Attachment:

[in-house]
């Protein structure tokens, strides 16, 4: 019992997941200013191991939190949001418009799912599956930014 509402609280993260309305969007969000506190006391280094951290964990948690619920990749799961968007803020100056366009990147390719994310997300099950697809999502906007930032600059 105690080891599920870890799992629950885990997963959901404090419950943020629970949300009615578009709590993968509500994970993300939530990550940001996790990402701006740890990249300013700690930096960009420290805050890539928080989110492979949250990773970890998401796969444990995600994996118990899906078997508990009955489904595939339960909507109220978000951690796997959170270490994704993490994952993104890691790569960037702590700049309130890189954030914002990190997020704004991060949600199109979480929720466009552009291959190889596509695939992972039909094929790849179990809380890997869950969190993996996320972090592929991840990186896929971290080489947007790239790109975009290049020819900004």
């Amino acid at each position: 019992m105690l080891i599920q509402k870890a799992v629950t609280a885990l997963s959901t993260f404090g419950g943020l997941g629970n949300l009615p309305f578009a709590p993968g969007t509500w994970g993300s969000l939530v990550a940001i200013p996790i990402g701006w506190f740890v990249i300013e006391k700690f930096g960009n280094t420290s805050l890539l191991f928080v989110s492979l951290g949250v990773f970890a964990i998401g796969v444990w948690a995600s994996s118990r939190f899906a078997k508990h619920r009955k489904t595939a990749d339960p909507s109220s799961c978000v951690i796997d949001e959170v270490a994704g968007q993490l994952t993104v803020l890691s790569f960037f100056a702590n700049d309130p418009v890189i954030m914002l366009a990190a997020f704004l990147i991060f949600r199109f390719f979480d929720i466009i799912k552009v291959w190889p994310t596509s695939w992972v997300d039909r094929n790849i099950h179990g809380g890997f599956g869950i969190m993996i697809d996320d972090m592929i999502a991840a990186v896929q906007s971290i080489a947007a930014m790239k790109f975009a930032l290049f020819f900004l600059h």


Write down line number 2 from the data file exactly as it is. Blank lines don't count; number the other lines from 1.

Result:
């Protein structure tokens, strides 16, 4: 019992997941200013191991939190949001418009799912599956930014 509402609280993260309305969007969000506190006391280094951290964990948690619920990749799961968007803020100056366009990147390719994310997300099950697809999502906007930032600059 105690080891599920870890799992629950885990997963959901404090419950943020629970949300009615578009709590993968509500994970993300939530990550940001996790990402701006740890990249300013700690930096960009420290805050890539928080989110492979949250990773970890998401796969444990995600994996118990899906078997508990009955489904595939339960909507109220978000951690796997959170270490994704993490994952993104890691790569960037702590700049309130890189954030914002990190997020704004991060949600199109979480929720466009552009291959190889596509695939992972039909094929790849179990809380890997869950969190993996996320972090592929991840990186896929971290080489947007790239790109975009290049020819900004």